Show class footage from Soledad O’Brien’s “Children of the Storm” documentary, which begins with the story of Amanda Hill, 18, and then& O’Brien’s and Lee’s challenge to the students.
» Video projects
Brainstorm ideas for class video projects. Come up with a list of five to seven topics that interest the students.
Separate class into teams of three or four students. Ask each team to select one topics. Each team member will take a role such as cameraman, editor, interviewer, etc. Have each team research their topic and come up with a list of questions based on their research.
The teams should arrange and conduct interviews during class time if possible. After the teams have conducted their interview have them edited the short films. Have a viewing of all the video projects during class and/or a special showing for the entire school. Post videos to a school website.
» On-the-spot interviews
Y-Press journalists did not give Soledad O’Brien their questions prior to their interview. Often reporters use an “on-the-spot” questioning style. Share an example of the following video: The Killers interview.
In order to practice an “on-the-spot” interview, using chairs have students form both an inner circle and outer circle. Inner circle students should be paired up with an outer circle student. Have students write two questions, one “out-on-a-limb” and one “devil’s advocate.” Their questions should be focused what they want to know about each other and why. If you have time encourage students to pose follow-up questions to each other.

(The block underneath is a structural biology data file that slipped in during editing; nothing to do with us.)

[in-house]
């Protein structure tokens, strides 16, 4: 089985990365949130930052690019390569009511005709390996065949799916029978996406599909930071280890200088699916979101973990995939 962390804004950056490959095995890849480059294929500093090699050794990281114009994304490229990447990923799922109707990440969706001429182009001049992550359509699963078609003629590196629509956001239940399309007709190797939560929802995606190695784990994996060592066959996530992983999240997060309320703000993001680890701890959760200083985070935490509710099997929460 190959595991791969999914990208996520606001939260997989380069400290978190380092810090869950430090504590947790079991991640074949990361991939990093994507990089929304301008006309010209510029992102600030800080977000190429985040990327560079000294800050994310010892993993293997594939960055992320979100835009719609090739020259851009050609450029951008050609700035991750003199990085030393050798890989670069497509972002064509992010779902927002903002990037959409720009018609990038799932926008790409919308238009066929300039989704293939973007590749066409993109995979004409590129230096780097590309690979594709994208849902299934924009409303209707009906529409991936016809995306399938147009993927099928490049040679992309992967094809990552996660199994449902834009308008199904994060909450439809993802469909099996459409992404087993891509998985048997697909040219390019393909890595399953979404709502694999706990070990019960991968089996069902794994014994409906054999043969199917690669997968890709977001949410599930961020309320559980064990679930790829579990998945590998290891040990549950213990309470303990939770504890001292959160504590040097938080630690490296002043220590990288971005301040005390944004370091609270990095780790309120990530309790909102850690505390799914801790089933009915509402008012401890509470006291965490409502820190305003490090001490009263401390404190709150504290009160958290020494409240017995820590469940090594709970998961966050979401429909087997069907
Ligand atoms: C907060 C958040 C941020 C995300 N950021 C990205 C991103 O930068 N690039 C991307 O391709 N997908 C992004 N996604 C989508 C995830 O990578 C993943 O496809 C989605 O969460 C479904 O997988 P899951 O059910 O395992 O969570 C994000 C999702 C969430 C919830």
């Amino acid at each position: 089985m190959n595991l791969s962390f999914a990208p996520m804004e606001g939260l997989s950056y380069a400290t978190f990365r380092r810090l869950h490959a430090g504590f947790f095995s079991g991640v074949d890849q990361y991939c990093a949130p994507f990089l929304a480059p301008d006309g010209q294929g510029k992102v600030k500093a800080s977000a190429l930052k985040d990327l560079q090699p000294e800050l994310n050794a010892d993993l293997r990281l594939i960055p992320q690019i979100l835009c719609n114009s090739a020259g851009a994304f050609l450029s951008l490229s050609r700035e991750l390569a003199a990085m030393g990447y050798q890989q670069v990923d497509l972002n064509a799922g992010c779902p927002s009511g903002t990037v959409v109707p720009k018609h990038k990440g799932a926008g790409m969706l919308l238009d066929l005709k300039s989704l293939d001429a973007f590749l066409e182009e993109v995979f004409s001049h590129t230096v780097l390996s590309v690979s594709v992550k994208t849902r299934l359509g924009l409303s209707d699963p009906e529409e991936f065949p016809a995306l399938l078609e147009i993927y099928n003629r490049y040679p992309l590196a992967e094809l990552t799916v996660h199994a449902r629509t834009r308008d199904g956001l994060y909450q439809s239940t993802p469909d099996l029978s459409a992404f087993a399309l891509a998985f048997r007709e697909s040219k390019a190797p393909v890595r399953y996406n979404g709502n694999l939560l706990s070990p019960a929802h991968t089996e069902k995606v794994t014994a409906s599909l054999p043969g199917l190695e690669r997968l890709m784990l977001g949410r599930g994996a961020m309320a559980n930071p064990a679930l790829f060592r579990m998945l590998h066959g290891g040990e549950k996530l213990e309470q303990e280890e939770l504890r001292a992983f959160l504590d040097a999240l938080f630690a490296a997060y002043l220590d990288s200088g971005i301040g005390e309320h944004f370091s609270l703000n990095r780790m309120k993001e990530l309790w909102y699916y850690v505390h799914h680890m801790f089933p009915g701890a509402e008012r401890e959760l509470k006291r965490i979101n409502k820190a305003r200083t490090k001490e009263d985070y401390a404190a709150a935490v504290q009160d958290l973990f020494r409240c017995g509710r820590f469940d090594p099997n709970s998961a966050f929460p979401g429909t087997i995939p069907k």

Depending on time constraints have either the inner or outer circle rotate so that students are paired up with somebody new.
» Informal debates
Have an informal debate with students on an issue. The instructor will play “devil’s advocate” by shifting from one side of the argument to the other. This may be an especially useful exercise if a significant majority of students share the same views on an issue, or if one side appears weaker. The instructor can serve as a model for good debate tactics.
This lesson meets content and skill standards across the middle and high school curriculum. In particular, this lesson addresses standards related to communication, research skills, critical thinking, and inquiry. Such standards can be found in a range of different disciplines, including Language Arts, Social Studies, Technology, Journalism, and Science. We encourage you to review state standards to determine what standards are applicable to your classroom. National Standards may also prove helpful and can be located at:
- National Council for Teachers of English
- National Council for the Social Studies
- National Educational Technology Standards
- Journalism Education Association
- If no state standards for journalism exist, see Language Arts. For Indiana, IN-JRN 4 (Journalistic Writing Processes): (For more specific explanation, please see this pdf.
- National Science Education Standards